Patriot games: Vic Reeves featured in ‘Very British Problems’
TV review
Arts and Entertainment
film review
Arts and Entertainment
Summer nights: ‘Wet Hot American Summer: First Day of Camp’
TVBut what do we Brits really know about them?
Arts and Entertainment
Dr Michael Mosley is a game presenter

TV review
Latest stories from i100
Have you tried new the Independent Digital Edition apps?
SPONSORED FEATURES

ES Rentals

    Independent Dating
    and  

    By clicking 'Search' you
    are agreeing to our
    Terms of Use.

    A groundbreaking study of 'Britain's Atlantis' long buried at the bottom of the North Sea could revolutionise how we see our prehistoric past

    Britain's Atlantis

    Scientific study beneath North Sea could revolutionise how we see the past
    The Queen has 'done and said nothing that anybody will remember,' says Starkey

    The Queen has 'done and said nothing that anybody will remember'

    David Starkey's assessment
    Oliver Sacks said his life has been 'an enormous privilege and adventure'

    'An enormous privilege and adventure'

    Oliver Sacks writing about his life
    'Gibraltar is British, and it is going to stay British forever'

    'Gibraltar is British, and it is going to stay British forever'

    The Rock's Chief Minister hits back at Spanish government's 'lies'
    Britain is still addicted to 'dirty coal'

    Britain still addicted to 'dirty' coal

    Biggest energy suppliers are more dependent on fossil fuel than a decade ago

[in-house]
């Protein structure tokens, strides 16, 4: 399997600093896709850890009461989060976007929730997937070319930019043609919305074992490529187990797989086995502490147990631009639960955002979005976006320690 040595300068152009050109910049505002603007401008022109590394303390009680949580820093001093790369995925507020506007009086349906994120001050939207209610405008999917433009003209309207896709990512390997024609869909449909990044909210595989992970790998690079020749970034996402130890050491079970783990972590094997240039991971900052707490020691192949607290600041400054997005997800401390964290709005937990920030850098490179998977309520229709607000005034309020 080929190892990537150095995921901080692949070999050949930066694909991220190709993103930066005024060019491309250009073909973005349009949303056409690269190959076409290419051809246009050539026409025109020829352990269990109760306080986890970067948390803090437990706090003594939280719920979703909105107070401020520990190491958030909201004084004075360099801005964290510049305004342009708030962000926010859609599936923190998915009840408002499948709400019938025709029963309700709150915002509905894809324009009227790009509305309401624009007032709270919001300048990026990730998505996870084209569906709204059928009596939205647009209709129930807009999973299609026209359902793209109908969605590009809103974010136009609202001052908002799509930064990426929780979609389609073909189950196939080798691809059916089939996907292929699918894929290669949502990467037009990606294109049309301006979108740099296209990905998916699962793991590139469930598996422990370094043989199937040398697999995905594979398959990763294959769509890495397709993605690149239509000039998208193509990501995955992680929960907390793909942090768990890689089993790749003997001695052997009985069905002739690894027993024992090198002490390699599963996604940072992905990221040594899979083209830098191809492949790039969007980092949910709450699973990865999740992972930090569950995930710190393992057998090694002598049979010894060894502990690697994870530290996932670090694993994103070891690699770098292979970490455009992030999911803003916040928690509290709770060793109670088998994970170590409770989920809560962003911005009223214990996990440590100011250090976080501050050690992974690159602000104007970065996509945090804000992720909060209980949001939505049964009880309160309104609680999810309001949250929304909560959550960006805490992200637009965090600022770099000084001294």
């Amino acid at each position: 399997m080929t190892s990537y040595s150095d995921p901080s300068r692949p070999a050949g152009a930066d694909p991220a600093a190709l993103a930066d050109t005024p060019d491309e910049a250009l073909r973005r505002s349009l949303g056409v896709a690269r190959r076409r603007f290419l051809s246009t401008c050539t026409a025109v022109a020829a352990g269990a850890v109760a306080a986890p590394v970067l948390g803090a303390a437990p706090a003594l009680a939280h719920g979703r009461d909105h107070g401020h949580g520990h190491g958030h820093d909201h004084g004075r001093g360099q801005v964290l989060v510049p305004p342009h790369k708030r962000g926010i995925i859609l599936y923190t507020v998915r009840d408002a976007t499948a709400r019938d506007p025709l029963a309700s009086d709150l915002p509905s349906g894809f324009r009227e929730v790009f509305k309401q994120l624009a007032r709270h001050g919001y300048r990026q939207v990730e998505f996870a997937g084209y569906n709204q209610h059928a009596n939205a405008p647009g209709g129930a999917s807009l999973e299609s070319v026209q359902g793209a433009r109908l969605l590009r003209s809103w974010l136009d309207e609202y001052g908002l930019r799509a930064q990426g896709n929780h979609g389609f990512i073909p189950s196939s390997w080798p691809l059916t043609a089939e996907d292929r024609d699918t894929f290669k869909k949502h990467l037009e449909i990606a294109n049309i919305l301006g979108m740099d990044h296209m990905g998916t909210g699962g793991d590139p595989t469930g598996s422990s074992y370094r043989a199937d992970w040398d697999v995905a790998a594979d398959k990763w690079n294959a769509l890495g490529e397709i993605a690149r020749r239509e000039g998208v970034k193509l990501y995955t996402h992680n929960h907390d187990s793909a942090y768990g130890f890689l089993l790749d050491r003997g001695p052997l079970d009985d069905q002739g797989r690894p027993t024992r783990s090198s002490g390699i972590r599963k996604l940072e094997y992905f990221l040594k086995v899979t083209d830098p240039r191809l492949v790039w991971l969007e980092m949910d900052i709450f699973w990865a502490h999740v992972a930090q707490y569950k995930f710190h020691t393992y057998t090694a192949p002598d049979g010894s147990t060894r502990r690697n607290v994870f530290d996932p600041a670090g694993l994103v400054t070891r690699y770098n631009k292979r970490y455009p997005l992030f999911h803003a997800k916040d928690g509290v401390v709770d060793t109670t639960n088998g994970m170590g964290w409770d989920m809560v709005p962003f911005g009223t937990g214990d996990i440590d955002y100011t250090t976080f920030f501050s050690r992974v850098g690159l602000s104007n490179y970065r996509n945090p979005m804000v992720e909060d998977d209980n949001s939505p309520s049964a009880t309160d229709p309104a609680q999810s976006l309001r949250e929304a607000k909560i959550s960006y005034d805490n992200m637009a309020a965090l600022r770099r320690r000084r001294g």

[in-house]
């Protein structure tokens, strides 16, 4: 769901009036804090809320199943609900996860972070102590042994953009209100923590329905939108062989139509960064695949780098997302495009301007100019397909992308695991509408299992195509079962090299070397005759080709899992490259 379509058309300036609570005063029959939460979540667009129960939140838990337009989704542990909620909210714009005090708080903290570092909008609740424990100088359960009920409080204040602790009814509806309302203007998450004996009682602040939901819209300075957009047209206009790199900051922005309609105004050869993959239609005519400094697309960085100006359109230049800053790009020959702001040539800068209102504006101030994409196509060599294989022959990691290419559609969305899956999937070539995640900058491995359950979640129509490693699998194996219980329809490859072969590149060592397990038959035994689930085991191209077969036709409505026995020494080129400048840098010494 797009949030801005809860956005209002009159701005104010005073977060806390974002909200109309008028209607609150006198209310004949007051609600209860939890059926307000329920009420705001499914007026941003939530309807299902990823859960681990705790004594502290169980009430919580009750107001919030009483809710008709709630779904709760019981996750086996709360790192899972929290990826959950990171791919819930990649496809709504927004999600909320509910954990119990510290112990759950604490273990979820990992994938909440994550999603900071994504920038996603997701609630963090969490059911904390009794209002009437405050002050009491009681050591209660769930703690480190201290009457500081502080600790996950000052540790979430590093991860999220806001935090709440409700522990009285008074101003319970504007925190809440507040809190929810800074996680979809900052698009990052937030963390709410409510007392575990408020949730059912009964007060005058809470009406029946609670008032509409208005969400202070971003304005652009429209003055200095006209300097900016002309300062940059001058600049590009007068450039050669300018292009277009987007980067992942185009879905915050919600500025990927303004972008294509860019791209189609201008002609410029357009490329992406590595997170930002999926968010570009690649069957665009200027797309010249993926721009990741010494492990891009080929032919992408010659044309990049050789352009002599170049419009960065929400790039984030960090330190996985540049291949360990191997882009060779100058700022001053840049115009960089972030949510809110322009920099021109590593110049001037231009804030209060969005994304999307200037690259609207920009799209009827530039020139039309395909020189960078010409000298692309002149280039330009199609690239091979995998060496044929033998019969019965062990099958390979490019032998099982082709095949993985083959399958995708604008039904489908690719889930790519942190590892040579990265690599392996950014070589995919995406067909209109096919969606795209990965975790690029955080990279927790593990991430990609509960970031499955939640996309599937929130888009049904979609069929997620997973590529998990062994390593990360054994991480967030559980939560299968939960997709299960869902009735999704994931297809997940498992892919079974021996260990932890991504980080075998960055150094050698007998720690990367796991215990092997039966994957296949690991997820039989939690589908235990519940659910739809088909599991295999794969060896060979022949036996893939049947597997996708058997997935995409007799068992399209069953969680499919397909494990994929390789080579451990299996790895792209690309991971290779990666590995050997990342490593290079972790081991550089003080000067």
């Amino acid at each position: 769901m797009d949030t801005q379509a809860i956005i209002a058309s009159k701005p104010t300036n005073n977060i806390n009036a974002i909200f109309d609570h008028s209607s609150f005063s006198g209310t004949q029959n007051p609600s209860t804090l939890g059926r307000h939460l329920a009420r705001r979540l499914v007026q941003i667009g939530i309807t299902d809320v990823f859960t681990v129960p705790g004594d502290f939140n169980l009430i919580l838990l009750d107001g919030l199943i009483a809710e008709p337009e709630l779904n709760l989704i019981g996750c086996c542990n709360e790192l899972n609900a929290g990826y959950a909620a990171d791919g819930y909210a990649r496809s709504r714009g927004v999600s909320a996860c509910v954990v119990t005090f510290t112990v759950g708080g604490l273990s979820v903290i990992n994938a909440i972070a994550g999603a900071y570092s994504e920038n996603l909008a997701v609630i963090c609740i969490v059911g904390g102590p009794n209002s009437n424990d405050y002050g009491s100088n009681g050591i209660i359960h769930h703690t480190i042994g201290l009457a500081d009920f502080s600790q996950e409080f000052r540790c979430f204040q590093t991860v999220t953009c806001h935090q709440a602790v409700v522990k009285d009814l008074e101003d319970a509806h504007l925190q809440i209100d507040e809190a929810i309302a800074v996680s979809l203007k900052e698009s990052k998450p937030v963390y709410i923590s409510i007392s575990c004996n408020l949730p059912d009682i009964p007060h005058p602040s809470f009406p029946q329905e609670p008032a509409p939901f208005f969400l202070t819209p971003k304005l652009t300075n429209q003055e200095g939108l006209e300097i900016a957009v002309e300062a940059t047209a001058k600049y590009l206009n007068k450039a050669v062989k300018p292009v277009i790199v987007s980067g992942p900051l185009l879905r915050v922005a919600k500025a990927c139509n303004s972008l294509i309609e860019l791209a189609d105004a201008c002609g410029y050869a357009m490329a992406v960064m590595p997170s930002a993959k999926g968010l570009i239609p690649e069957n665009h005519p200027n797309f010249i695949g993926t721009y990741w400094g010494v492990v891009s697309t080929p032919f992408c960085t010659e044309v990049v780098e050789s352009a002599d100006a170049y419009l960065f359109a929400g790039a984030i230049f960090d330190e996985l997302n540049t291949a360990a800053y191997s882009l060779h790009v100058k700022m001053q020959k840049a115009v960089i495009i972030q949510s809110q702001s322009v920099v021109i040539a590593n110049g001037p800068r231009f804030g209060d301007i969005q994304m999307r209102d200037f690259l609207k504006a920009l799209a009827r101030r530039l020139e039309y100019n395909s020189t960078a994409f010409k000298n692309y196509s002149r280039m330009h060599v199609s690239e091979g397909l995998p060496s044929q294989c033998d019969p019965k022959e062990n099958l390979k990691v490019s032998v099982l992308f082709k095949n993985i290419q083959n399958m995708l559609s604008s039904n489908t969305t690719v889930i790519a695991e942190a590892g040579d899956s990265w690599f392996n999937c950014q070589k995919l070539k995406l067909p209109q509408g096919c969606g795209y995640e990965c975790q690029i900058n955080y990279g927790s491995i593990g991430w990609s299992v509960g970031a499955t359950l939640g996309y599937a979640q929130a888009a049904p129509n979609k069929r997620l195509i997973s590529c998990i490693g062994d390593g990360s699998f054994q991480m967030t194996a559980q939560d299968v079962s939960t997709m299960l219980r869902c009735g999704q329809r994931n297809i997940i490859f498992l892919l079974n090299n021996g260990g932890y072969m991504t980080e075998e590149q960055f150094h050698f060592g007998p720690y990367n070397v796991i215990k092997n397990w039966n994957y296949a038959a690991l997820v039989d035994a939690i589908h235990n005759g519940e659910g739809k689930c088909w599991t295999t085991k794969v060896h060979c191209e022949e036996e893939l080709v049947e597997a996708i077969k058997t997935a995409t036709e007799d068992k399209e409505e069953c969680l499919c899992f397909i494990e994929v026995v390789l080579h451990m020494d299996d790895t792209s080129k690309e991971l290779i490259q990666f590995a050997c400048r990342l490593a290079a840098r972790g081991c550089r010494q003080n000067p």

Orthorexia nervosa: How becoming obsessed with healthy eating can lead to malnutrition

    Orthorexia nervosa

    How becoming obsessed with healthy eating can lead to malnutrition
    Lady Chatterley is not obscene, says TV director

    Lady Chatterley’s Lover

    Director Jed Mercurio on why DH Lawrence's novel 'is not an obscene story'
    Farmers in tropical forests are training ants to kill off bigger pests

    Set a pest to catch a pest

    Farmers in tropical forests are training ants to kill off bigger pests
    Mexico: A culture that celebrates darkness as an essential part of life

    The dark side of Mexico

    A culture that celebrates darkness as an essential part of life
    Being sexually assaulted was not your fault, Chrissie Hynde. Don't tell other victims it was theirs

    Being sexually assaulted was not your fault, Chrissie Hynde

    Please don't tell other victims it was theirs
    A nap a day could save your life - and here's why

    A nap a day could save your life

    A midday nap is 'associated with reduced blood pressure'
    If men are so obsessed by sex, why do they clam up when confronted with the grisly realities?

    If men are so obsessed by sex...

    ...why do they clam up when confronted with the grisly realities?
    The comedy titans of Avalon on their attempt to save BBC3

    Jon Thoday and Richard Allen-Turner

    The comedy titans of Avalon on their attempt to save BBC3
    The bathing machine is back... but with a difference

    Rolling in the deep

    The bathing machine is back but with a difference
    Part-privatised tests, new age limits, driverless cars: Tories plot motoring revolution

    Conservatives plot a motoring revolution

    Draft report reveals biggest reform to regulations since driving test introduced in 1935